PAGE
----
Sramana Mitra: This exit that you are talking about in Japan, a $25 million to $30 million revenue company, what kind of market gap do you see for this?
Miko Matsumura: The market gap range is $100 million.
SM: And what is the range of the multiples you can get on something like this in Japan?
MM: The rate of return is about 18-fold.
SM: What I am trying to gauge is if you put half a million dollars into a game or a mobile app, how much more money does it take to bring that to an exit? My observation is that there are very large companies like Electronic Arts or Zynga. But toward that short head there are also entrepreneurs who are playing. Then there is a long tail, which is very small stuff. Somewhere in the middle is where the entrepreneurs are playing. Is that observation correct?
MM: Yes, I think so. There are certainly apps that were never intended to be much of anything, like people making apps for their soccer teams, for example. Those are all down the way on the tail of things. What we find is there are a lot of traction apps where the entrepreneurs are quite surprised because they took off and continue to take off. What becomes magic at that point is having an entrepreneur who has the skill to hug the curve – who has the analytic perspective, who understands how to deal with things like retention or engagement, and who understands how distribution works. Even with monolithic distribution channels like an app store, there are still all kinds of things that matter, like app store optimization. If you look at something like Google Play, there are app stores that popped up in China that are separate from that, as a function of Google being mostly unavailable in China. There are all kinds of nooks and crannies around distribution or internationalization that can dramatically effect user acquisition. What we tend to look for in our entrepreneurs is not necessarily experience, but rather a strong inclination toward product and who have a strong sense of what it means, not necessarily a strong fixed point of view.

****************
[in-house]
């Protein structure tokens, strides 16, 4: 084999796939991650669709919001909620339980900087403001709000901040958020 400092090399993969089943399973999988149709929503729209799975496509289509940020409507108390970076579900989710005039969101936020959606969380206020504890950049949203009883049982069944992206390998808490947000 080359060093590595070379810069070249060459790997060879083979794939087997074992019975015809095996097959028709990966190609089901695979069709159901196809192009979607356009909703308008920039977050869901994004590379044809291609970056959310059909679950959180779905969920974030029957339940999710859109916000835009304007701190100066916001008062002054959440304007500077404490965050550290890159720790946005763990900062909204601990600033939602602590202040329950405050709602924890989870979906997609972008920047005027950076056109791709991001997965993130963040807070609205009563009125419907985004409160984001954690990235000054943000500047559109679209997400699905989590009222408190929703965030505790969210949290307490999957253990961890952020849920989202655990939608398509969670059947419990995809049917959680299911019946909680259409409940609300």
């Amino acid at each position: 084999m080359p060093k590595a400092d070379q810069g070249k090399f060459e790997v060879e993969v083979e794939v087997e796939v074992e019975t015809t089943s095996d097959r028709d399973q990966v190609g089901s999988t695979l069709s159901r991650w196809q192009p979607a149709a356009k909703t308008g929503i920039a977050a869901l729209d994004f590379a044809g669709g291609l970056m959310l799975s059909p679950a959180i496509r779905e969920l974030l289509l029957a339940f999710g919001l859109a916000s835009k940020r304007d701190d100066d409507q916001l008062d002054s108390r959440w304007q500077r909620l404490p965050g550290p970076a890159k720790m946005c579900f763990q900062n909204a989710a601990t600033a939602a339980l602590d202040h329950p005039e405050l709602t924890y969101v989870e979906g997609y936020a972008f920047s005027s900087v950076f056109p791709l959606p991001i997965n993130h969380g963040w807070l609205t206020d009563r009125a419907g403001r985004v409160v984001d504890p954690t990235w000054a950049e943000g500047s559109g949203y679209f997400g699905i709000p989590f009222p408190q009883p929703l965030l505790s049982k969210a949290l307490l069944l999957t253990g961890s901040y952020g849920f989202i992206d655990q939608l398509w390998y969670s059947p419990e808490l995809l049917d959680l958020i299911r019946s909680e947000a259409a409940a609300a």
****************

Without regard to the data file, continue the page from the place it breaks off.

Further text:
SM: How often do you find those?
MM: It is a proprietary process. We analyze quite a bit of data, and we look at traction metrics from available as well as private data sources. We have hundreds of meetings with lots of entrepreneurs. The thing that tends to happen is that the pool tends to continue to screen itself down. But we are still actively investing, and the rate is maybe one or two deals per quarter.
SM: Are all your portfolio’s companies building on top of the Kii platform?
MM: That is our intention. We have a few exceptions. The gaming company was mostly built before we had the public access to that. But going forward, that is our intention.
SM: This way you can measure the result of things, because it is happening on your platform.
MM: Of course. And it gives us a better ability to help in certain ways. Our success is contingent on the success of the people we are with.